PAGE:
The Power Of Peers

Making Classrooms Inclusive

Think about your own classes. Specifically, think about one of your subject area classes (e.g., math, science, Spanish, etc.). Complete the chart below by thinking of activities in which your class usually participates and ways that you might provide support to another student during each of those activities. Use what you know now to think of strategies and think outside of the box! One example has already been given for you.


Class (Subject):

Typical activities in your class

Ways you could provide support during that activity
1.  Small group work Encourage your peer buddy to interact with the other group members and share his/her ideas









Two pioneers in the field of Peer Buddies are Carolyn Hughes and Erik Carter. In their books, Success for All Students: Promoting Inclusion in Secondary Schools through Peer Buddy Program and Peer Buddy Programs for Successful Secondary School Inclusion, the emerging power of Peer Buddies is discussed. It is this power that is reflected in the opening vignette above!
The key goal in the Peer Buddy Program is to form relationships. As you may know, students with disabilities may often feel isolated from peers. This isolation can be magnified even more if a paraprofessional has been assigned to the class just to work with that student alone. Paraprofessionals and other kinds of student assistance that may be “out of the ordinary”, such as certain types of adaptive equipment, may prove to be distracting to other students and can fuel that sense of isolation. These additional types of assistance, though they may be necessary, serve to accentuate differences between students. For these reasons and many more, it is so important for students with disabilities to feel as though they are accepted and that they belong with their peers and that they are a part of the class! Peer Buddy Programs bring students together to work through some of the barriers that exist and to form meaningful relationships with one another.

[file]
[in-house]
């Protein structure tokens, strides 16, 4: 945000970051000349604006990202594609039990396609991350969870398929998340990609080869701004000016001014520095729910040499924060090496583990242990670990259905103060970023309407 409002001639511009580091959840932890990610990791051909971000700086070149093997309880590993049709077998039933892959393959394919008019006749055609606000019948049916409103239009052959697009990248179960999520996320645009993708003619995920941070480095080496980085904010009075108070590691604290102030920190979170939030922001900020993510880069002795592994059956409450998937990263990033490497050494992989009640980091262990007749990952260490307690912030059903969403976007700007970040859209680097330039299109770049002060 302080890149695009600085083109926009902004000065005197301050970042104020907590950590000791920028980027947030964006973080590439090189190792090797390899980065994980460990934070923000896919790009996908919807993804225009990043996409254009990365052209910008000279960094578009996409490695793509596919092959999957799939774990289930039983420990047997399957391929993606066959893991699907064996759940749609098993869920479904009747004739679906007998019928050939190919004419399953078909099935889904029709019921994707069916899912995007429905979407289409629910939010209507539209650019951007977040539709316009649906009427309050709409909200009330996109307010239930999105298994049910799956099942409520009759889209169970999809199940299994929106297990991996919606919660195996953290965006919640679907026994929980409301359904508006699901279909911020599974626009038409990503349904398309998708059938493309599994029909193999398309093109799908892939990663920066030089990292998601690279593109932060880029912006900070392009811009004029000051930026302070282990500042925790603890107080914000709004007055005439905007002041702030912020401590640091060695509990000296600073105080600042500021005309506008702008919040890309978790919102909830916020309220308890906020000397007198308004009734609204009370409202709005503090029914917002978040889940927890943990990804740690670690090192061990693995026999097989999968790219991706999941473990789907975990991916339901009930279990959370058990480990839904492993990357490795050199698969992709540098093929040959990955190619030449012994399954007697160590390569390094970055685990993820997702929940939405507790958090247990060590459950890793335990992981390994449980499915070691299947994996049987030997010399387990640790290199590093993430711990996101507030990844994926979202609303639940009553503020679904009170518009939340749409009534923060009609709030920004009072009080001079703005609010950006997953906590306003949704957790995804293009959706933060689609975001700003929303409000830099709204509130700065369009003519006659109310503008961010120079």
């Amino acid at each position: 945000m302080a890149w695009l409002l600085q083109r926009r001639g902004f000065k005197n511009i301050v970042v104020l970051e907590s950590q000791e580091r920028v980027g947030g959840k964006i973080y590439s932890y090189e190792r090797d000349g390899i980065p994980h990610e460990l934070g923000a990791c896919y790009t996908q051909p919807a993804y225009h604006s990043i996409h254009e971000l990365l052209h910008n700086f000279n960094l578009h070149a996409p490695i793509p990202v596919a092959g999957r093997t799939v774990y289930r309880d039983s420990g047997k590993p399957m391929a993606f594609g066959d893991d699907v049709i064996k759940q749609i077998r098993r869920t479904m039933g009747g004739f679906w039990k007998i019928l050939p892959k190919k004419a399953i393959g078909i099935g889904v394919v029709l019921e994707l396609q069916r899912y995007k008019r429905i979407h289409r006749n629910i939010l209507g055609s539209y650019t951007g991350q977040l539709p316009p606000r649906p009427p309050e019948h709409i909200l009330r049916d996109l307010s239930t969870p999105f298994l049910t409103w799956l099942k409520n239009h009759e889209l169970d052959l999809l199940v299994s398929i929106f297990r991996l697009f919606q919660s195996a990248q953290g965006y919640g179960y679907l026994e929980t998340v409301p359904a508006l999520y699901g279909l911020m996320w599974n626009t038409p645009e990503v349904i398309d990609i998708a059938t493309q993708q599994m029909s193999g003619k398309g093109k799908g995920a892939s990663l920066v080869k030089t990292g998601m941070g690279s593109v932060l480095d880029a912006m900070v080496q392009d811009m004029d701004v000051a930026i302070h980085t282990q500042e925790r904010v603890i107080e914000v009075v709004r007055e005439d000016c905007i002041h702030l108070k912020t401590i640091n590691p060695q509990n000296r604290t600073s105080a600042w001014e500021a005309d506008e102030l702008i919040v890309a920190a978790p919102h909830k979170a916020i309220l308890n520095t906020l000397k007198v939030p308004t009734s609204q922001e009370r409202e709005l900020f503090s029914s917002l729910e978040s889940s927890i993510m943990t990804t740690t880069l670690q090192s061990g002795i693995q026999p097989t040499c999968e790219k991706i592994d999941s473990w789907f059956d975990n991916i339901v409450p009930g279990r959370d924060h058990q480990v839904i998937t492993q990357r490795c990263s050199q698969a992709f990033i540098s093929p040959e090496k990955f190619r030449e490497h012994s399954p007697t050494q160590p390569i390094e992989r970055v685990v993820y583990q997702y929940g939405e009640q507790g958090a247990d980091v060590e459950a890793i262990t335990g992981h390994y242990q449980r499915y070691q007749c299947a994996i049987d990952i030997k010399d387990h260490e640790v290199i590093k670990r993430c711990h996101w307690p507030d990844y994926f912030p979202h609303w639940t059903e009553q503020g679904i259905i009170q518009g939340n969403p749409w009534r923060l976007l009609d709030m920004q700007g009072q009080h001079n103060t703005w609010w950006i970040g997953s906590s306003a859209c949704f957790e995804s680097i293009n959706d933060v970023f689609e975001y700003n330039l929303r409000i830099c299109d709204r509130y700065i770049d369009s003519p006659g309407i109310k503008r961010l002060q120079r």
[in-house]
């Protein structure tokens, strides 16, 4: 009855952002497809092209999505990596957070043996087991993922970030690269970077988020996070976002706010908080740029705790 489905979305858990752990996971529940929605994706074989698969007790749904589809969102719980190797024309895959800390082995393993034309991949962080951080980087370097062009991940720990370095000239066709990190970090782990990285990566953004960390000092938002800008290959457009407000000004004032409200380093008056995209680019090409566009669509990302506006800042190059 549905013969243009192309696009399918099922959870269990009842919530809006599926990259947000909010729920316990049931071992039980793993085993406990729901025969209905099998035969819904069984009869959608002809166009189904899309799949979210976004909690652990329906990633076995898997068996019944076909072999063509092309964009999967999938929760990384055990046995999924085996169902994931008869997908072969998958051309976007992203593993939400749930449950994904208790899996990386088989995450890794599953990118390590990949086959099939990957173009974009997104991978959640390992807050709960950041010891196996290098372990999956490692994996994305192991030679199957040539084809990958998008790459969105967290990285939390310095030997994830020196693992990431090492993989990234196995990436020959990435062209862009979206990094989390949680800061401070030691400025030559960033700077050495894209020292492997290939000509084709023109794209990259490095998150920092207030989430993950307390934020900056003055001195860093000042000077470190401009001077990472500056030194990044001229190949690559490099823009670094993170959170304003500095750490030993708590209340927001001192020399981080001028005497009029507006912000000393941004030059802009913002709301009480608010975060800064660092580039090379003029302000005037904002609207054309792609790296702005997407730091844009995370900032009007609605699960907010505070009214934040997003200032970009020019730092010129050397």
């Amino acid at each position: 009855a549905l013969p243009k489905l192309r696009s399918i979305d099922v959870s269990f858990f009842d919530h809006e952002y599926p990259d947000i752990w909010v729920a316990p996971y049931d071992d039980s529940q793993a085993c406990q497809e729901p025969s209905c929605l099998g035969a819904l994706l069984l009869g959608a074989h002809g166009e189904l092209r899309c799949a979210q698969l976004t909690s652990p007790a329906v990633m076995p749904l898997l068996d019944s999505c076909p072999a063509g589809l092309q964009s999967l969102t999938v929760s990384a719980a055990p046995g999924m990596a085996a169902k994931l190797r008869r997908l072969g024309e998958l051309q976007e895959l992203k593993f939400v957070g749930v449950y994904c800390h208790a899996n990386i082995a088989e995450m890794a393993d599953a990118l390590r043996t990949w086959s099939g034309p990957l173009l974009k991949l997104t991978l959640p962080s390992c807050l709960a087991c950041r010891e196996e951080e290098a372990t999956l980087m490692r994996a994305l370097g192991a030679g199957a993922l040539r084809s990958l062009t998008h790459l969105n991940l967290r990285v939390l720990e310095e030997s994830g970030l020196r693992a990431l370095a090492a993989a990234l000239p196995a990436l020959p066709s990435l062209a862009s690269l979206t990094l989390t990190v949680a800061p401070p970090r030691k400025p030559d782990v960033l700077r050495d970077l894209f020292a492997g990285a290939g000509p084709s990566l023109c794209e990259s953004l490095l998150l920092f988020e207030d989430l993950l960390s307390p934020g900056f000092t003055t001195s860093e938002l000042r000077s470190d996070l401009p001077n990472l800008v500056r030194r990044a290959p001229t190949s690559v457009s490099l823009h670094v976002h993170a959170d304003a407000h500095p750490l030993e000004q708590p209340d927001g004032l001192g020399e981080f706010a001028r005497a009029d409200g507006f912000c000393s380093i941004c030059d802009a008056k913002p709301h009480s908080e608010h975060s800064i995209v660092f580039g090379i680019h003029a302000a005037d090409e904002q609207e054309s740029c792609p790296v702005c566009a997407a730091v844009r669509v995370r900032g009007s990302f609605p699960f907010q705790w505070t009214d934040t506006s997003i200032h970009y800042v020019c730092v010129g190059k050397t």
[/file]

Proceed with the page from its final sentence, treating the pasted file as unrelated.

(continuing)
Typically, peers are paired with students with disabilities in the classroom and serve as “buddies” who are there to provide support with school work (working in small groups, responding to questions, summarizing key ideas, etc.), offer advice, and just be a friend. The peer buddy is usually a student like you who is interested in providing support, who understands the requirements of the classroom, is comfortable with the subject matter, and would like to bring the student with a disability into his or her circle of friends. The benefits of Peer Buddy Programs are valuable for all students involved. The biggest benefits gained from the Peer Buddy Programs are the building of friendships and relationships, development of social skills, positive academic outcomes, and developing a more positive outlook on life (Carter & Hughes, 2008).
In the past, students with significant disabilities may have been provided with a one-on-one paraprofessional to assist in many aspects of their schooling. While the support given by a paraprofessional may be extremely helpful (and the presence of the paraprofessional may be necessary for both the class and that student), one-to-one paraprofessional assistance can unintentionally create hurdles for students with disabilities when trying to build friendships with peers if the paraprofessional is always working with just that student. The ideal role for a paraprofessional (providing support to students as needed) may look more like the situation described in the opening vignette. Of course, teachers and paraprofessionals both want students with disabilities to have friendships with their peers and to successfully build relationships.
*Reflection* Look at what you have written in your activity above and perhaps share your thoughts with another peer buddy—it is precisely your ideas that are essential for a successful Peer Buddy Program! While inclusion in the classroom is necessary (and it is the first step), being a part of the group is very important in other places as well. For example, are there times during the day in which you could introduce the student with a disability to your other friends? Consider lunch time, after school, or during extracurricular activities. Think about the things that you look forward to each day—the important parts of school that do not take place necessarily in the classroom! Sometimes it is the little things that really matter, the things that start small. You will find that the relationships built from Peer Buddy Programs can be fulfilling and enduring. And they can make a real difference!